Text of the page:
|Full name||Carlos Llamosa|
|Date of birth||June 30, 1969|
|Place of birth||Palmira, Colombia|
|Height||5 ft 11 in (1.80 m)|
|1995–1996||New York Centaurs||26||(3)|
|2002–2005||New England Revolution||38||(0)|
|2013–2016||New York Cosmos (assistant)|
|2017||New England Revolution (assistant)|
|2018–||Portland Timbers (assistant)|
* Senior club appearances and goals counted for the domestic league only and correct as of 2 April 2009|
‡ National team caps and goals correct as of 2 April 2009
Early life and education
Llamosa began his professional football career in 1986 with Colombian third division club Colmena. In 1990, he moved to Colombian first division side Huila. In 1991, Llamosa emigrated to the United States to join the rest of his family, which was at the time living in Queens, New York City. Llamosa found a job at the World Trade Center, where he was working during the terrorist attack in 1993.
In 1995, Llamosa reignited his professional career, playing a season with the New York Centaurs of the A-League. In his second season with the club, renamed the Fever, Llamosa was named to the All A-League first team.
Llamosa was subsequently picked up by D.C. United in the 1997 MLS Supplemental Draft, and soon earned a starting spot on the team, finishing the season with 20 starts in 25 games played, while helping the team to a second consecutive MLS Cup. Llamosa remained a fixture in 1998, starting every game that he played in. On October 23, 1998, Llamosa was naturalized as a U.S. citizen, and earned his first cap on November 6 against Australia, just two weeks after becoming a U.S. citizen. Llamosa would go on to play in 29 games for the United States, including the 1999 Confederations Cup and 2002 World Cup Qualifiers. He made two substitute appearances during the 2002 FIFA World Cup.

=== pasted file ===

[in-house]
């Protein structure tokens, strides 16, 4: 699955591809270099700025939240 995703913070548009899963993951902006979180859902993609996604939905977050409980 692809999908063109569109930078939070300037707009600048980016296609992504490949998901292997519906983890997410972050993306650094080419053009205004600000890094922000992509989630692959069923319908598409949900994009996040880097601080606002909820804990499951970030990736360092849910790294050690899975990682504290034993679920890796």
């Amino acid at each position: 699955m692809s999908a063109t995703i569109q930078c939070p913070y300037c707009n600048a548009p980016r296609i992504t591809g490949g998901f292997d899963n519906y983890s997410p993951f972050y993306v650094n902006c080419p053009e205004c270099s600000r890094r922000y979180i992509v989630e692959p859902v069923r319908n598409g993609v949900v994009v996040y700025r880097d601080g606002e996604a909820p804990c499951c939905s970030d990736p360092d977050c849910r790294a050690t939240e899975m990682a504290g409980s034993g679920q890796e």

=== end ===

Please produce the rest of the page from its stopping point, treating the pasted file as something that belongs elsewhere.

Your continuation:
Llamosa remained with D.C. for the 1999 season, again starting every game he played, including the 1999 MLS Cup, where he helped United to their third championship. Llamosa again was a fixture for United in 2000, starting 20 games and playing 1974 minutes. However, at the end of the 2000 season he was traded to the Miami Fusion in exchange for Brian Kamler and a first round draft pick.
Llamosa continued his solid play with the Fusion, organizing the defense of one of league's best-ever offensive teams, making 20 starts and playing 1827 minutes. After the Fusion folded at the end of 2001, Llamosa was selected 5th overall in the 2002 MLS Allocation Draft by the New England Revolution. He would play a significant role for the team over the next two seasons, helping lead the Revs to a 2002 MLS Cup appearance, and starting 23 games for the team in 2003. Llamosa missed all of the 2004 season, however, after injuring his ACL during preseason. He was released in early 2005. In 2006, Llamosa came back to the league, signing with Chivas USA. Llamosa was waived by Chivas USA at the end of the 2007 season.
Llamosa first joined the coaching ranks in 2010 as an assistant coach for Chivas USA. He spent three seasons with the club before joining the New York Cosmos as an assistant coach on February 7, 2013.
Llamosa was part of the Cosmos coaching staff for the team's return to professional soccer after 28 years dormant. Llamosa helped guide the Cosmos to an undefeated record at home (W-D-L: 5–2–0) and the 2013 North American Soccer League Fall Season title with an overall record of 31 points from 14 games (W-D-L: 9–4–1). The Cosmos would cap the season by winning the 2013 NASL Soccer Bowl, defeating the Atlanta Silverbacks 1–0 to take home the title. Llamosa is currently joined by fellow assistant coaches Alecko Eskandarian and fellow Colombian Guillermo "Memo" Valencia on the Cosmos' coaching staff working under head coach Giovanni Savarese.
|Club performance||League||Cup||League Cup||Continental||Total|
|U.S.||League||Open Cup||League Cup||North America||Total|
|1997||DC United||Major League Soccer||25||0|
|2002||New England Revolution||14||0|
- "Profile: Carlos Llamosa". Soccer Times. Retrieved 2009-04-13.
- All-Time MLS Player Register Archived 2009-05-22 at the Wayback Machine